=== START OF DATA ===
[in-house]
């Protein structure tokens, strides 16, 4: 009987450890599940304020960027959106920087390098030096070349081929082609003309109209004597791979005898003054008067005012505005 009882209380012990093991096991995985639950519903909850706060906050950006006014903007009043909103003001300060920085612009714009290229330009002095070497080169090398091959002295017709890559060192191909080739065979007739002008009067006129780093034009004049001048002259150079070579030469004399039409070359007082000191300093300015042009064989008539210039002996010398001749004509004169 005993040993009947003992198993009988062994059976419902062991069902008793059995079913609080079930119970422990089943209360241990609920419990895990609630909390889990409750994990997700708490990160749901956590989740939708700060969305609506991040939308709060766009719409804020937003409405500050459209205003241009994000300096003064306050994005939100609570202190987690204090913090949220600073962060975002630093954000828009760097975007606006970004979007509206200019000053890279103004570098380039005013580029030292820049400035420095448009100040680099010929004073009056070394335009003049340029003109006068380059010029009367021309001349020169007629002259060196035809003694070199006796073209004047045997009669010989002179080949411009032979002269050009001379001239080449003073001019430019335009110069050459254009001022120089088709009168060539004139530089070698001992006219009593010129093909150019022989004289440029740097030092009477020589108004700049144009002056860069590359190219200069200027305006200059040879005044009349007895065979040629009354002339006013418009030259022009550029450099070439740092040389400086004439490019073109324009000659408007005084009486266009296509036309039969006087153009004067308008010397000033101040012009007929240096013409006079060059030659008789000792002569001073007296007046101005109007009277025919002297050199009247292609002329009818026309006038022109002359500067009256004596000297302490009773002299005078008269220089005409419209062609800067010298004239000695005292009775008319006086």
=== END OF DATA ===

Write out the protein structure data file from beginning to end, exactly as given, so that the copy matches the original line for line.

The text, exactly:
[in-house]
């Protein structure tokens, strides 16, 4: 009987450890599940304020960027959106920087390098030096070349081929082609003309109209004597791979005898003054008067005012505005 009882209380012990093991096991995985639950519903909850706060906050950006006014903007009043909103003001300060920085612009714009290229330009002095070497080169090398091959002295017709890559060192191909080739065979007739002008009067006129780093034009004049001048002259150079070579030469004399039409070359007082000191300093300015042009064989008539210039002996010398001749004509004169 005993040993009947003992198993009988062994059976419902062991069902008793059995079913609080079930119970422990089943209360241990609920419990895990609630909390889990409750994990997700708490990160749901956590989740939708700060969305609506991040939308709060766009719409804020937003409405500050459209205003241009994000300096003064306050994005939100609570202190987690204090913090949220600073962060975002630093954000828009760097975007606006970004979007509206200019000053890279103004570098380039005013580029030292820049400035420095448009100040680099010929004073009056070394335009003049340029003109006068380059010029009367021309001349020169007629002259060196035809003694070199006796073209004047045997009669010989002179080949411009032979002269050009001379001239080449003073001019430019335009110069050459254009001022120089088709009168060539004139530089070698001992006219009593010129093909150019022989004289440029740097030092009477020589108004700049144009002056860069590359190219200069200027305006200059040879005044009349007895065979040629009354002339006013418009030259022009550029450099070439740092040389400086004439490019073109324009000659408007005084009486266009296509036309039969006087153009004067308008010397000033101040012009007929240096013409006079060059030659008789000792002569001073007296007046101005109007009277025919002297050199009247292609002329009818026309006038022109002359500067009256004596000297302490009773002299005078008269220089005409419209062609800067010298004239000695005292009775008319006086």